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Valby Summer Jazz: Copenhagen, Denmark, July 6-13, 2013

Jakob Baekgaard By

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Old and New Cooking

Part of the success of Valby Summer Jazz has been that Koppel and Werner have consistently been able to deliver great names and living legends and place them in new and often successful constellations, but the festival has also invited groups that have been together for a long time. This was the case at last year's festival where Brian Blade Fellowship played a formidable concert, and this year saw the invitation of the all-star group the Cookers.

It wasn't mentioned in the program, but it was actually a trimmed version of the group and unfortunately, this proved to have a negative impact on the sound. With their brass-heavy lineup that almost resembled a mini big band, the Cookers were a perfect match for this year's theme of "Big Band and Choir," but there was a missing ingredient: Saxophonist Craig Handy, who is an important part of the group's sound, wasn't present, which left Billy Harper as the sole saxophonist.



Normally there is a balance in the horn section between trumpeters David Weiss and Eddie Henderson and saxophonists Handy and Harper, but with Handy left out, there was a fundamental imbalance in the set-up, and the late arrival of the group must have resulted in a less-than-satisfying sound check, because the sound came across as muddy and bombastic. While Harper was buried in the brass, his playing nevertheless stood out, and he provided the compositional highlights in the shape of "Croquet Ballet" and "Priestess" with soulful playing and infectious themes.

With players like pianist George Cables and bassist Cecil McBee, there is certainly no shortage of great players in a group that truly qualifies as an all-star line-up. Unfortunately, bad sound and balance ruined the first set of a concert that felt like a routine performance from a group that didn't live up to expectations. One was inevitably reminded of the proverb that "too many cooks spoil the broth." Nevertheless, the group's records show that it definitely has something to offer together, and this was just a bad day at the office.

While the concert with the Cookers proved to be a disappointment, one of the festival's absolute highlights was the meeting between saxophonists Benjamin Koppel and Joe Lovano playing an entire concert on their mezzo-soprano saxophones made by Peter Jessen, who was also present at the concert.

In a talk before the concert, Koppel emphasized the instrument's connection to the sound of the clarinet and Lovano talked about the air flow and the fact that the instrument takes more air and cannot be played as fast as a soprano saxophone. Both of the artists were clearly in love with the instrument and had engaged in a lifelong journey of finding their own identity on the instrument, and the concert proved that they had come very far.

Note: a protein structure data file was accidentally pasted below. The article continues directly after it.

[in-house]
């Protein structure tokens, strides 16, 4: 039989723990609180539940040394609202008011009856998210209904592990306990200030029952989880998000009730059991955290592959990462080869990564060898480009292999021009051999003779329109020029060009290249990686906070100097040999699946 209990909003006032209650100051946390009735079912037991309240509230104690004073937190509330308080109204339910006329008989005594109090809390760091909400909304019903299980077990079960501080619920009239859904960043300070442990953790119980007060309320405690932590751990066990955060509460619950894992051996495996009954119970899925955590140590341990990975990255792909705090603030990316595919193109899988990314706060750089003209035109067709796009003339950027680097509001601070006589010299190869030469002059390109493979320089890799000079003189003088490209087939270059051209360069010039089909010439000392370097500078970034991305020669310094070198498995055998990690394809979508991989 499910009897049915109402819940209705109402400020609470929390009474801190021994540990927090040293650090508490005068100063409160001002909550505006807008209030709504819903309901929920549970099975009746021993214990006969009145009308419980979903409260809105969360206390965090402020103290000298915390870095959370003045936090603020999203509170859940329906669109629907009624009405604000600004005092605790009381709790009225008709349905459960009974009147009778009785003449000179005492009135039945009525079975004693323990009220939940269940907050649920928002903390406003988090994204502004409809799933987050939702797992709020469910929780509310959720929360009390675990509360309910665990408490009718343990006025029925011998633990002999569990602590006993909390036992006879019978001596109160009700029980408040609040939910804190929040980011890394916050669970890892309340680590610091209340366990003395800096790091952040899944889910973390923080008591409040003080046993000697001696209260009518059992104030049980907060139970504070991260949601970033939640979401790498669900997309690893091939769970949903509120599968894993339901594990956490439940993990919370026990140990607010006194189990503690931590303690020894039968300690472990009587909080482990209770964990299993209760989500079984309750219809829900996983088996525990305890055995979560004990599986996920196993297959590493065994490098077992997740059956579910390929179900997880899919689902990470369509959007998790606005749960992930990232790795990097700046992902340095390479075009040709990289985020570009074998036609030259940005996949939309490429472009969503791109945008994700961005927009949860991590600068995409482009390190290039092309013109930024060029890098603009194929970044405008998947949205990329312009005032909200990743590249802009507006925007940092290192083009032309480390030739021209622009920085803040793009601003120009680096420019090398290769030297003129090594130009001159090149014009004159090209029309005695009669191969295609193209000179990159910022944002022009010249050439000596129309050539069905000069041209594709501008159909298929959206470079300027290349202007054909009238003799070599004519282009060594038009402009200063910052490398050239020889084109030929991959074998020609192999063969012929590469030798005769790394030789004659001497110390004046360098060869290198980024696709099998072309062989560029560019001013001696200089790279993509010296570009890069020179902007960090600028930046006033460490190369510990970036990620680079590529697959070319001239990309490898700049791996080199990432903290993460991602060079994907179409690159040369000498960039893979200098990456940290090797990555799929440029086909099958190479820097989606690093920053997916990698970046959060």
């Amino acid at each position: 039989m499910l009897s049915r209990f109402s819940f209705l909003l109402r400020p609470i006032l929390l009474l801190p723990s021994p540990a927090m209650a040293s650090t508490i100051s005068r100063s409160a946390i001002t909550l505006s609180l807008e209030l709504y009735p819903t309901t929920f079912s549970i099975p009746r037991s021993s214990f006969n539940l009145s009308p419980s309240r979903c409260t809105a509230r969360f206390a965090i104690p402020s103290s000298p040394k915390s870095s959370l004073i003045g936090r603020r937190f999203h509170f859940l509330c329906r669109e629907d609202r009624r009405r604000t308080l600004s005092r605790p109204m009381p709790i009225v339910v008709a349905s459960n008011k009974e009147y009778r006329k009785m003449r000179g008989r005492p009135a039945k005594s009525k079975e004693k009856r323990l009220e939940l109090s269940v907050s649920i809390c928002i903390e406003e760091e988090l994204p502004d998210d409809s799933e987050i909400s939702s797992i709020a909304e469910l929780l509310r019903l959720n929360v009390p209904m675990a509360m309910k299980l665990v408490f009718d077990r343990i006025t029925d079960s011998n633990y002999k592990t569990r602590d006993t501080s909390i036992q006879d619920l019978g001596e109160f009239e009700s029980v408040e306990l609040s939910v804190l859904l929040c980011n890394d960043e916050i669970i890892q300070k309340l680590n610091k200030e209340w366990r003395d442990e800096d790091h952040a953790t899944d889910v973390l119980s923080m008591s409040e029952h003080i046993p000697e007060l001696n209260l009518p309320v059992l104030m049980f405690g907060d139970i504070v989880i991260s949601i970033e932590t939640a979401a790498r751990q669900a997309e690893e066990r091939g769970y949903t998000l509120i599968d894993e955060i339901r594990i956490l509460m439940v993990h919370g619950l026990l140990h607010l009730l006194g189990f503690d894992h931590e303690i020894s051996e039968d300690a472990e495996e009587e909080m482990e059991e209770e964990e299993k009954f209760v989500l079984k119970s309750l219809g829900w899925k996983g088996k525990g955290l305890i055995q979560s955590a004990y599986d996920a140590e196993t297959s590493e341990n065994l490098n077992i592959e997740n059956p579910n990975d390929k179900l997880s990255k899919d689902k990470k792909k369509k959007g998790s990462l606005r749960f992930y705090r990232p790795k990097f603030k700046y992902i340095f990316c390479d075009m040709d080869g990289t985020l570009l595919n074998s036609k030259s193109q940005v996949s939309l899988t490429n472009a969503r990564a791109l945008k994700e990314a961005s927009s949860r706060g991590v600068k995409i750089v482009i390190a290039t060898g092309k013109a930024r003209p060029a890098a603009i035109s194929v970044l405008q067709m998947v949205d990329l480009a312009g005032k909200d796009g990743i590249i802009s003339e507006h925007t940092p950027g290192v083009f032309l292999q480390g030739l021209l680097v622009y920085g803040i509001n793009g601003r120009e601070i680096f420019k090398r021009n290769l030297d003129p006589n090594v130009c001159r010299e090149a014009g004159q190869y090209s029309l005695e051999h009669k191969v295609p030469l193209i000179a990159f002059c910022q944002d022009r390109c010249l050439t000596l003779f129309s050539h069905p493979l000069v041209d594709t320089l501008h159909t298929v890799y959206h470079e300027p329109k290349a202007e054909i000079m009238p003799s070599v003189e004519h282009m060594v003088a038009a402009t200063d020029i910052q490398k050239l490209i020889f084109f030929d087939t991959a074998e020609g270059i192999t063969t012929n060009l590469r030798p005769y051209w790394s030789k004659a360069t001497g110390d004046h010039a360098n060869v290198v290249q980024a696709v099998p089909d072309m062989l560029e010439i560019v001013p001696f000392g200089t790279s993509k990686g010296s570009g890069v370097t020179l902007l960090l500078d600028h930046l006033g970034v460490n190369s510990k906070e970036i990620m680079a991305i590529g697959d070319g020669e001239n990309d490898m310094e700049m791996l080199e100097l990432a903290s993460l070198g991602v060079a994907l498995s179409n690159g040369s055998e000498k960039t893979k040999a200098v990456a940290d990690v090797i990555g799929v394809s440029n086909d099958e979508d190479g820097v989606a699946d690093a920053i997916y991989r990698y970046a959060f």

It might be that the instrument doesn't allow playing as fast as a soprano saxophone, but tempo certainly wasn't the issue at the concert where Koppel and Lovano could play at high speed, but always retain a transparent exquisiteness in the way their melodic lines intertwined. Both of the saxophonists have a deep knowledge of classical music and jazz tradition, and in a chamber setting with Werner and the rhythm section of bassist Palle Danielsson and drummer Audun Kleive, they delivered third stream music of the highest order. A perfect example of the merging of the two worlds was Koppel's composition "One, Two, Three, Four" that combined an infectious rhythmical motif introduced on the bass by Danielsson and complex breaks and baroque lines.

Lovano contributed two excellent compositions, "Journey Within" and "Blessings in May," both taken from his recent album Cross Culture (Blue Note, 2013), but there was also room for the advanced "Boss Town" from Flying Colors. However, it was pianist Kenny Werner who provided the highlights with two sublime ballads. On the brooding "Go There and Roam," Danielsson played with bow and Werner raised his hand and chanted wordlessly while pouring out breathtaking harmonies and melodies.



As an encore, the group played the beautiful "Ballad for Trane" with Werner echoing the harmonies of the great saxophonist and, of course, it couldn't have been more fitting that Lovano, one of the best post- Coltrane saxophonists, played on a tribute to the master, but Koppel was certainly also up for the task and engaged in his trademark symbiotic playing with Werner.

On "Ballad for Trane," Lovano switched to his characteristic tenor saxophone. It would have been odd if the tribute to tenor-player Coltrane hadn't been played on that instrument, but overall, Lovano's signature instrument wasn't missed at all. Instead, the warm, woody texture of the mezzo-soprano added new colors to Lovano's musical vocabulary and together with Koppel and the rest of the group, he reached perfection. This was a meeting that deserved to be remembered and hopefully also committed to record.

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